Kim Rollins is 36 and has suffered from the eating disorder anorexia since she was 15. At her lowest weight she was five stone and has had two strokes and a heart attack due to malnutrition.
Having exhausted all of the conventional treatment methods, Kim, from Ontario in Canada, was relieved to be approached by a group of doctors who were researching a technique called deep brain stimulation and whether or not it could be used to treat eating disorder patients.
The concept behind deep brain stimulation (DBS) is to block abnormal nerve signals that trigger anorexic thought patterns. Although Kim was apprehensive about the surgery, she knew at that point she had little choice.
How DBS works
Patients who have DBS are fitted with a neurostimulator, which is a small device (similar to a pacemaker) that connects to electrodes placed on certain parts of the brain. The implant is connected to a small battery which is inserted under the skin in the chest or abdomen to generate a small electrical signal which then stimulates the brain.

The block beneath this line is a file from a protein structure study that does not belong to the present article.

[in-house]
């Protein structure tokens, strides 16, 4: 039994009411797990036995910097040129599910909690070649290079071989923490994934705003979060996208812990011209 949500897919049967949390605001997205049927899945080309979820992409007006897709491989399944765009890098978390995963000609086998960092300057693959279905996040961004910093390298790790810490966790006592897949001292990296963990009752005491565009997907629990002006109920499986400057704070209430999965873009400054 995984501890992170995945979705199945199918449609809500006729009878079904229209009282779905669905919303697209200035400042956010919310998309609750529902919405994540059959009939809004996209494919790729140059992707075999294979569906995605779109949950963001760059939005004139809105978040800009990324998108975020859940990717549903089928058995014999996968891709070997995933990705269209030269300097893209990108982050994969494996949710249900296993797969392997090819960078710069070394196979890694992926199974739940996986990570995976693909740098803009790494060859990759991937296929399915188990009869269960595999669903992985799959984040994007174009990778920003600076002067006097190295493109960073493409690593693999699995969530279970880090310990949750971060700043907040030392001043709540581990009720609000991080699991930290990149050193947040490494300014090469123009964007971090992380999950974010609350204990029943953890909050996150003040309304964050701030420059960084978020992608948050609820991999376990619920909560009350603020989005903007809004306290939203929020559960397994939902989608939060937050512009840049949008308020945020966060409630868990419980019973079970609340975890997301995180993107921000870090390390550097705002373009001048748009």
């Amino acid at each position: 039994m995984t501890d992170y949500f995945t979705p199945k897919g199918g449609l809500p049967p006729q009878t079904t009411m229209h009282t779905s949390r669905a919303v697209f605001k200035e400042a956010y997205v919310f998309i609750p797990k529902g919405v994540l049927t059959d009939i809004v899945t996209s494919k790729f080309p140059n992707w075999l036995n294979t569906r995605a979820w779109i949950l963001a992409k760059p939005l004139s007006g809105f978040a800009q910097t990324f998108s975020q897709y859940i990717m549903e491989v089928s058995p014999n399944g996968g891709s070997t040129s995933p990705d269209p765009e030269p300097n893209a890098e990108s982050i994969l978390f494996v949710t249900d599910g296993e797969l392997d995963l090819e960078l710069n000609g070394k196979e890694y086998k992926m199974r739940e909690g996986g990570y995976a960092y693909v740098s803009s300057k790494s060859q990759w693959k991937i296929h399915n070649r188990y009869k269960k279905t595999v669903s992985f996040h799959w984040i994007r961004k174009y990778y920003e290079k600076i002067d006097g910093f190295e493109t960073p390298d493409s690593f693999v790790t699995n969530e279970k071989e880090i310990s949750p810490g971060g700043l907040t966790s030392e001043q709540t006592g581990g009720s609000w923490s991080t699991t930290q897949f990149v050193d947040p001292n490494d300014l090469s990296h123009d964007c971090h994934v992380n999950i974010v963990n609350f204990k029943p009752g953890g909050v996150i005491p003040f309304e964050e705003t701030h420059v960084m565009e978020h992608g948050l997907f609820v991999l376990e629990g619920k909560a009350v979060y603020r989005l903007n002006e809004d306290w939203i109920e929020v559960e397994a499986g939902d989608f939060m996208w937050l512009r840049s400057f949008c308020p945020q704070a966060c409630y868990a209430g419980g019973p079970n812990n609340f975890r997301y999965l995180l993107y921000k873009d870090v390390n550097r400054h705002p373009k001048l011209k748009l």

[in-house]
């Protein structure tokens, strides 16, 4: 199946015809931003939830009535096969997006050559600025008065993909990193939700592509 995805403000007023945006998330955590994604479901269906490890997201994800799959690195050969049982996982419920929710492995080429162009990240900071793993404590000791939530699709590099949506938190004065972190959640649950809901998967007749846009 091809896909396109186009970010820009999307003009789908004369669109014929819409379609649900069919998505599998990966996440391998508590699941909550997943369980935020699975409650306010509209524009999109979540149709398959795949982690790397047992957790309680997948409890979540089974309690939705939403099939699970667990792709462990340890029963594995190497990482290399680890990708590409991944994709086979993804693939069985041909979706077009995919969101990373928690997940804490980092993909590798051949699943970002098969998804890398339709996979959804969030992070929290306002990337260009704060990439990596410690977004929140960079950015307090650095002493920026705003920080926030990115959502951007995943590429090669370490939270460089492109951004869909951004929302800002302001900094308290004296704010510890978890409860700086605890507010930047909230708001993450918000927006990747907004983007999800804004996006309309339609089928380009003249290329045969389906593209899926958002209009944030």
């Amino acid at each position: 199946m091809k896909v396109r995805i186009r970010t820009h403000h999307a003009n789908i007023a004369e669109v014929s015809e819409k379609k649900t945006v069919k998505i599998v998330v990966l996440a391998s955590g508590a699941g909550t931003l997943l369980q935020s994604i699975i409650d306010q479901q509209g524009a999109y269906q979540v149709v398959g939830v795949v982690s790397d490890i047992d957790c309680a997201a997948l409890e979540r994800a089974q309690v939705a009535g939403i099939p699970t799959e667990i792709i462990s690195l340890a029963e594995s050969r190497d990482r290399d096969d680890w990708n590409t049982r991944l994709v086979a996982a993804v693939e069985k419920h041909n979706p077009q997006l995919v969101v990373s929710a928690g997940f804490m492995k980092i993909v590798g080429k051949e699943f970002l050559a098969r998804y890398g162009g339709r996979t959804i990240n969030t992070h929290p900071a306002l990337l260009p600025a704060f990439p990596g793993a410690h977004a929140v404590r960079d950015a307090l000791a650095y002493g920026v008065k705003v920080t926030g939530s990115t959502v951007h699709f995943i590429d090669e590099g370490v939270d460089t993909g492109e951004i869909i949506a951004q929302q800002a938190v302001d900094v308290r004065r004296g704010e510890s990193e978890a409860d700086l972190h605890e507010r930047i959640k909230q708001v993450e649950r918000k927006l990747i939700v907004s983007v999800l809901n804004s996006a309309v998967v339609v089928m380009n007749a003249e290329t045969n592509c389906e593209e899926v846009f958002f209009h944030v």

When the device is switched on, abnormal nerve signals that trigger disordered thoughts about food are blocked. This technique has also been used to treat people suffering from Parkinson’s disease and chronic pain.
Talking about the results of the surgery Kim has said: “When the pacemaker was switched on, it was surreal how my thoughts towards food just changed, as if someone had flicked a switch. Suddenly the thought of eating a meal didn’t fill me with anxiety or guilt.”
As part of Kim’s recovery she continues to see a therapist and dietician who is teaching her to enjoy food again. Over a year has gone by since the surgery and Kim is now at a healthy weight and is studying for a Master’s degree in political science.
Hypnotherapy aims to help eating disorder patients in a similar way to DBS, without the need for surgery. To find out if this could be an option for you, please see our Eating Disorders page.
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